I came up with this idea after seeing what must now be hundreds of Dav Pilkey books in classrooms. Boys in elementary school seem to have their eyes permanently affixed to Pilkey’s various graphic novels, and I think many would enjoy any classroom activity that uses the stories.
Pilkey has written several popular series, including the Captain Underpants and Ricky Ricotta’s Mighty Robot books.
I’m most familiar with the Captain Underpants books. The books contain a series of what the author calls “mini-comics” created by a few of the characters. Pilkey says he wants to inspire kids to create stories without worrying about perfection. It’s a noble endeavor; many kids forsake the writing process, and expressing their ideas creatively, simply because they struggle with spelling and grammar.
At the same time, there’s nothing wrong with giving students a bit of practice with spelling and grammar, especially if you’re using one of their favorite books. One of the issues many kids have with spelling or “sentence editing” practice is that they are bored with the typical skills practice sheets and language arts texts.
Try using those Captain Underpants novels instead! The “mini-comics” are full of spelling and grammatical errors. Here are a few example pages. Kids who enjoy the novel can engage in a “scavenger hunt” activity to find a certain amount of mistakes in each of the mini-comics, rewrite the sentences correctly, and check their responses with a partner. Chances are they will be more engaged by the activity because they are using an enjoyable text rather than a dull worksheet. This is essentially the same method used by Caught'ya! and other story-based editing activities, but Pilkey novels (and others like them) offer the chance to use stories that are likely already familiar to and beloved by students.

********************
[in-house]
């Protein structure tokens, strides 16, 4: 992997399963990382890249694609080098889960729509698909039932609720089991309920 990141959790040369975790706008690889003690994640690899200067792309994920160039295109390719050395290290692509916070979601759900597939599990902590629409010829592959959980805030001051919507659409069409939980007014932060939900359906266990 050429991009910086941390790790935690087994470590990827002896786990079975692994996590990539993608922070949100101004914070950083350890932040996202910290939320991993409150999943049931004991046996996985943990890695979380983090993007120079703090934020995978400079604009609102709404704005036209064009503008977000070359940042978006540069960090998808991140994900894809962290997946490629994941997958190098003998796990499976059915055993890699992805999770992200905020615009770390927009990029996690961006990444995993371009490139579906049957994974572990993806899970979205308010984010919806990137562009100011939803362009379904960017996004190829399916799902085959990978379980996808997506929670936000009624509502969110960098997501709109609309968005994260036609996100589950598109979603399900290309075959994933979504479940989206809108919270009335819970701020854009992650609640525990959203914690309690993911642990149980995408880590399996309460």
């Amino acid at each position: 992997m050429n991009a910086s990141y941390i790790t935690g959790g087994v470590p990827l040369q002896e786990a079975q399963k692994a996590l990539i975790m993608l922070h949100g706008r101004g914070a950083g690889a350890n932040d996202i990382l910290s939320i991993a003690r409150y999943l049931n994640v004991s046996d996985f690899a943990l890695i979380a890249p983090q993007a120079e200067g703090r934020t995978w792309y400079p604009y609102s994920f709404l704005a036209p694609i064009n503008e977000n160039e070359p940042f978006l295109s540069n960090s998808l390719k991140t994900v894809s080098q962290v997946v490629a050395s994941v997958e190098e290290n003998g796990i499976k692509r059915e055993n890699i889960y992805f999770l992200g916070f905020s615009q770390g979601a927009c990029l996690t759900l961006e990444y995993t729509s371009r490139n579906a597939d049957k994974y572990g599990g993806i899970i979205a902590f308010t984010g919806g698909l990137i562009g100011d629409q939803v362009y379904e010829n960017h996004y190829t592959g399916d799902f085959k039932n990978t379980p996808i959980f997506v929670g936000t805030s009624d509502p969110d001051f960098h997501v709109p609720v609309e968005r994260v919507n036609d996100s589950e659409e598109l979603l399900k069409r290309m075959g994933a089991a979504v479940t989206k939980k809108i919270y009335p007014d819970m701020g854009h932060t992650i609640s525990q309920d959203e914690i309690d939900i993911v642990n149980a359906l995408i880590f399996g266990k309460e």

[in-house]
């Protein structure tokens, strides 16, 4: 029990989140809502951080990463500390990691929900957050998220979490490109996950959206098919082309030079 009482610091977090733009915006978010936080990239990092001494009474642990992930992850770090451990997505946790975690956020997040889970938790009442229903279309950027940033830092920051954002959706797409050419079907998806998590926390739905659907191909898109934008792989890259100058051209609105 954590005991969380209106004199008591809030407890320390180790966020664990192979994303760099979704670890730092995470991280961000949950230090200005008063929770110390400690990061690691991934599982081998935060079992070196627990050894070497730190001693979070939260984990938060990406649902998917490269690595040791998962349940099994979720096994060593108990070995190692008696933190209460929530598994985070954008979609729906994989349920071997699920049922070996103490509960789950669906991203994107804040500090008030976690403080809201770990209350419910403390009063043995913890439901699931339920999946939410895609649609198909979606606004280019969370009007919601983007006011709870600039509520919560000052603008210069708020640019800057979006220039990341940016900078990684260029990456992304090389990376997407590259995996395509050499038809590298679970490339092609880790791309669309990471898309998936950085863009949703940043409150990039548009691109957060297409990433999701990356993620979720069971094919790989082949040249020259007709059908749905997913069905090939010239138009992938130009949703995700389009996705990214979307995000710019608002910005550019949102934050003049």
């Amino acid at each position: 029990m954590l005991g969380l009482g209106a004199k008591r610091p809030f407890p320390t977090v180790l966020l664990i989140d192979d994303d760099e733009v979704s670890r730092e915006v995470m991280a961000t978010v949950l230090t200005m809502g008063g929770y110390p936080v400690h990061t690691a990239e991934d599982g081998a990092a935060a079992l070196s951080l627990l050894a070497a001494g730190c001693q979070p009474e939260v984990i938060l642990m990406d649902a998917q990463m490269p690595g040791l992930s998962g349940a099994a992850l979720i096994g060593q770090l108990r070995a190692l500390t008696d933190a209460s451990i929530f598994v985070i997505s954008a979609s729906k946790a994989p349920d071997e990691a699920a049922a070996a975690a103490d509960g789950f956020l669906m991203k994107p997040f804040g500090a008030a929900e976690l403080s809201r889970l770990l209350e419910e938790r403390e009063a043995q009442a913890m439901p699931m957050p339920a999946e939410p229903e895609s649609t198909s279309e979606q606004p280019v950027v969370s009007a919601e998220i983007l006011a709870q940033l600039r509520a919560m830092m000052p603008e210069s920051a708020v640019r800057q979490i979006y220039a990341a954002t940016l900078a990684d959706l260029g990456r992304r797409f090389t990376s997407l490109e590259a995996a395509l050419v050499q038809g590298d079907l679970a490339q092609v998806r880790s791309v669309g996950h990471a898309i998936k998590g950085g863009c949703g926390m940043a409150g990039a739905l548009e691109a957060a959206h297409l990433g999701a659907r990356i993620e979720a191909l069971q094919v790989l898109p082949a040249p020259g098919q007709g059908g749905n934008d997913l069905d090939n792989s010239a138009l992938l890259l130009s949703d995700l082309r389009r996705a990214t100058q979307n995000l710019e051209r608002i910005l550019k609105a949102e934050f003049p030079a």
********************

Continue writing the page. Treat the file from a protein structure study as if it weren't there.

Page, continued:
The activity could be a writing center or “word work” station.
Here are a few more ideas:
· Follow Pilkey’s example and encourage students to create their own “mini-comics.” You can have them make purposeful mistakes to trade with a partner and “hunt” for errors, or they can be a chance to write and create stories without worrying about corrections.
· For a more challenging activity that explores the use of voice in writing, ask students to work backwards with the mini-comic format, translating correct sentences or scenes from another book into a comic created by George and Harold.
· Use the official teacher’s guide to Pilkey novels. This spelling/grammar editing is actually recommended within it, so it looks like my idea is on the right track! There are also tons of other activities listed, such as writing a letter to a favorite character, as well as designing a robot and creating an advertisement for its design. There are also discussion questions for several of Pilkey’s novels.
· Visit Pilkey’s official website for a lot of other information on him and his work. There are several games on the site based on the books. If you have Pilkey fans in your class, keep these computer games in mind as a possible reward or incentive.